3 Simple Ways to Improve Your Writing
"There is nothing to writing. All you have to do is sit down at a typewriter and bleed."
In my experience, Hemingway was right. Writing is never easy. Most of the time it's a long, slow crawl over broken glass. That doesn't mean that it isn't also enjoyable and incredibly rewarding - because it is.
But to do it day after day for years on end, and have it judged every week though social media, comments, social share numbers, subscriber counts, etc., takes a hearty disposition - or a masochistic streak.
But there are things you can do to smooth the process. There are tricks of the trade to improve your writing right now. What follows are three that I've found the most helpful.
1. Edit every day.
When you sit down to write, I recommend not editing too much as you go. Scott, the other half of Renegade Blogger, doesn't edit at all on his first go round. But I do to a certain degree. It keeps me from tangents that pull me off-track and add more time to the writing process.
Once that first copy is finished, set it aside until the next day. Give yourself 24 hours distance between you and your work. This allows you to see it with a fresh set of eyes. It allows you to find the mistakes and awkward sentences quicker and more accurately.
After making adjustments, set it aside again for another 24 hours. Then repeat. I go through this process for an entire week before publishing. This way, I'm assured of presenting my best work. Furthermore, it teaches me to dig deep into each piece and question if it's really what I believe and wish to communicate.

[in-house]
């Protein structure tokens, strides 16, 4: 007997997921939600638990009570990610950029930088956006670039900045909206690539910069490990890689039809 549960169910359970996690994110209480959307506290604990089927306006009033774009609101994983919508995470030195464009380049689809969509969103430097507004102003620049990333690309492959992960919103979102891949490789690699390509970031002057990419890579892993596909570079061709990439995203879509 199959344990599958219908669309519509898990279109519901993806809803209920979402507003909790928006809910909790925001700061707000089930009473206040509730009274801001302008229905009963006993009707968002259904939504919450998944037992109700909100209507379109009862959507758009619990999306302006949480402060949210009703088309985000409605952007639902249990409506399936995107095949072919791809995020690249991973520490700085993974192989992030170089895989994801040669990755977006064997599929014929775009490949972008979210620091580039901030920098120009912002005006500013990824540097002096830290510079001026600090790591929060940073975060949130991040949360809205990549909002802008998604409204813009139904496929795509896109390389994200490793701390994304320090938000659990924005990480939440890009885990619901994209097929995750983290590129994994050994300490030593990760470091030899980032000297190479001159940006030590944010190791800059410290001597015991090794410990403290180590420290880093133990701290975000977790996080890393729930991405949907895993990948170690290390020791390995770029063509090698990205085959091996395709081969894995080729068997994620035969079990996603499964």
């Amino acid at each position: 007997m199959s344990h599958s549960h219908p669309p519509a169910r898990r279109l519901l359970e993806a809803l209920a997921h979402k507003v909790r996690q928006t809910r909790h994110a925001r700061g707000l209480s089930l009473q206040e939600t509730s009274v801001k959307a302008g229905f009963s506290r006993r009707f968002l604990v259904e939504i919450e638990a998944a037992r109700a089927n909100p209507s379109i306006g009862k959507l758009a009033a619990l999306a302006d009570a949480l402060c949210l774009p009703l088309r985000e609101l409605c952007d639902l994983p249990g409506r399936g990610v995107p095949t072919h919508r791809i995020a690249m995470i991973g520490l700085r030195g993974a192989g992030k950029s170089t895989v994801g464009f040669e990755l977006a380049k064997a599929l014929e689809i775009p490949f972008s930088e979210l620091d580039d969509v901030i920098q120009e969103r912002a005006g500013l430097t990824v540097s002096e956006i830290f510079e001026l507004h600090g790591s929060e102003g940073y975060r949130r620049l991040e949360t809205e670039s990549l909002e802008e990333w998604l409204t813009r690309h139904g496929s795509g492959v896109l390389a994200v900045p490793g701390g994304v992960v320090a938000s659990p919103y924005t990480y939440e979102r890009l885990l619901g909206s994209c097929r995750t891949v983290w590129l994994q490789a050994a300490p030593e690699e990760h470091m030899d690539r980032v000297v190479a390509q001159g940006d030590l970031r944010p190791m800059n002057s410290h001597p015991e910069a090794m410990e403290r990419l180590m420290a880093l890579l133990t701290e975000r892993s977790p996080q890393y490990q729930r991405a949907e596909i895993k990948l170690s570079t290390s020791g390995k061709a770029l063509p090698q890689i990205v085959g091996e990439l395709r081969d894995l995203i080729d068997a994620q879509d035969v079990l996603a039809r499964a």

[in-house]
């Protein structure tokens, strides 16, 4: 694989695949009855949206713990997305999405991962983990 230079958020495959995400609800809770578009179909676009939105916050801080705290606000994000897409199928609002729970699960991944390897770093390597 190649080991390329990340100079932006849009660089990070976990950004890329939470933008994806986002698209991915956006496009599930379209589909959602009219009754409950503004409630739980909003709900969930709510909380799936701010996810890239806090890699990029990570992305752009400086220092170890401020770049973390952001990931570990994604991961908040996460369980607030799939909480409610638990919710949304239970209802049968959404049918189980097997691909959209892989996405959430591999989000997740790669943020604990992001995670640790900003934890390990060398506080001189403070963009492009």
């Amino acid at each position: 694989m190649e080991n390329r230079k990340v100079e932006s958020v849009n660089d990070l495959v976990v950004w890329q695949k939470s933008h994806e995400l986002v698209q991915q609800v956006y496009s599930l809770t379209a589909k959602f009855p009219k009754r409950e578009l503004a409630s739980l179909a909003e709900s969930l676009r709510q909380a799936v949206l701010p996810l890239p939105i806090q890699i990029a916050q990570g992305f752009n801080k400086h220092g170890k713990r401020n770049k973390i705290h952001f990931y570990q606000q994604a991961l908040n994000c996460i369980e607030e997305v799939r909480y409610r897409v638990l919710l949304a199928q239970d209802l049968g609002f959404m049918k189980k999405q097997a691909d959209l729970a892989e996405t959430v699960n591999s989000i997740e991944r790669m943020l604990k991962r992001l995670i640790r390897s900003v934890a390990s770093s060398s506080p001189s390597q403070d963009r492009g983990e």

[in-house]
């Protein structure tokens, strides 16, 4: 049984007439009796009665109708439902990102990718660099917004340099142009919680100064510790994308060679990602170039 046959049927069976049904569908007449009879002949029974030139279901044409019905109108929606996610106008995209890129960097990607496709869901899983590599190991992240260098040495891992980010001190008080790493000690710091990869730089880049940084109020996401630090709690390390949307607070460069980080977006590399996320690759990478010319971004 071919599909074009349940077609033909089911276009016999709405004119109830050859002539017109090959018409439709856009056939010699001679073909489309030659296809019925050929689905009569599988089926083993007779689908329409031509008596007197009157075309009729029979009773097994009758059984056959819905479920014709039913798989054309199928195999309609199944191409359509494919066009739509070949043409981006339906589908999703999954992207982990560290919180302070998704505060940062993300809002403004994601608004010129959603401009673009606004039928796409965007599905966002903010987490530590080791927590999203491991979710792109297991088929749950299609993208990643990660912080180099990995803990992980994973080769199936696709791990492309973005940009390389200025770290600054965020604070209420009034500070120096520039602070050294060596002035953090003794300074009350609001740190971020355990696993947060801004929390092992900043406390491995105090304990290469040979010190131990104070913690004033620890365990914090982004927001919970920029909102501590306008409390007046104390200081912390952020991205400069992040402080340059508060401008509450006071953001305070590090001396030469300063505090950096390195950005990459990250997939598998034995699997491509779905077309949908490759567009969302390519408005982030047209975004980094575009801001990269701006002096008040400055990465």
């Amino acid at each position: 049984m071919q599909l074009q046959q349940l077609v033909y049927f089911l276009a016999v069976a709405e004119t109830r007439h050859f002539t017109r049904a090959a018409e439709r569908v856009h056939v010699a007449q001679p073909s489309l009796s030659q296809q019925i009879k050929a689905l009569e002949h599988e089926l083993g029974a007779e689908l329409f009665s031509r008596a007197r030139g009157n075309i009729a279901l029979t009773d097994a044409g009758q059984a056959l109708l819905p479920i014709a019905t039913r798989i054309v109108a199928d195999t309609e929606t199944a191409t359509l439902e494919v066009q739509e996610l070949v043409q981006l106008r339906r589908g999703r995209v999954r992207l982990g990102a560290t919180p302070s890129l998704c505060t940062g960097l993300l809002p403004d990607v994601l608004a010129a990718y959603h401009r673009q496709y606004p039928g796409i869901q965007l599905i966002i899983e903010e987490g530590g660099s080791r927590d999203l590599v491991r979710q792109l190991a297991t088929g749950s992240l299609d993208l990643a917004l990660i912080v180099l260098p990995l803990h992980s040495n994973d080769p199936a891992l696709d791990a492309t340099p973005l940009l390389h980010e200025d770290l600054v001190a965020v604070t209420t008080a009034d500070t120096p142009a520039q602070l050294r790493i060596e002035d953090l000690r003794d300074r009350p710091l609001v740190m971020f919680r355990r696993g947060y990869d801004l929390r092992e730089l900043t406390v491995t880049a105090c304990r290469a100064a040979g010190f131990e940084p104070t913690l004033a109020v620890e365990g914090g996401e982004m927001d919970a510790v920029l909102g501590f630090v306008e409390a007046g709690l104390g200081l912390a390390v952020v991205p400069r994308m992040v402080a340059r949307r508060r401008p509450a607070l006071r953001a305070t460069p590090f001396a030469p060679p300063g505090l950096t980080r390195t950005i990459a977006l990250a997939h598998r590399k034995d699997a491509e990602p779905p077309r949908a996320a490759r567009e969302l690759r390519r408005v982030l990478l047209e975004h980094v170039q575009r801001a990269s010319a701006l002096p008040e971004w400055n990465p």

2. Question every adjective and adverb.
Although they can be helpful, adjectives and adverbs can also make your writing uninteresting and hard to read. They can muddle your message and lessen the impact of your writing. So, as you go through your edits, question every single one.
Does breathlessly make the sentence more accurate? Does it help best convey meaning? Is it strong and clear and reflective of the image you have in your mind? Is it really needed? If you're not absolutely sure on these questions, then get rid of it.
Focus on verbs instead, which are active and powerful. They conjure stronger word pictures and help place the reader into the story you're writing. Spend time on verbs and action and less on the flowery language of adjectives and adverbs.
3. Vary paragraph and sentence length.
If you're a regular reader of Smart Classroom Management, which is my main blog, then you know that I often vary sentence and paragraph length - sometimes to extremes.
Because it makes your writing easier to read and more impactful. Long sentences, when written smoothly, carry readers along on a journey. Short sentences provide punch. Too much of one or the other wears on your reader, tiring them to the point of giving up on your article.
They may not be able to put into words why this is. They may find your topic interesting. But they don't realize that you've lulled them into boredom or annoyed them with your monotone, rhythmic style.
Although all three will improve your writing, there are times when you might want to break every rule in the book. And that's okay. The truth is, there is no book.
Maybe you want to use a bunch of adjectives one day. Maybe you want every paragraph to be three lines long or write in Haiku. Trust yourself and have faith in the muse of the moment. When I started this blog, I decided that I wanted to experiment. I wanted to color outside the lines, even more so that I do at SCM.
This article is a good example.
I'm writing and editing it in one sitting. In fact, I committed to writing every article on Renegade Blogger in one hour. It's not that I don't have time, it's that I want to learn something new. Maybe it will improve my writing. Maybe it will make me more creative. Maybe it will challenge all of my beliefs about writing.
And maybe it won't. Either way, I'm sure to learn and grow as a writer. I'm sure to adjust and hone in and be of better service to you, my dear reader.
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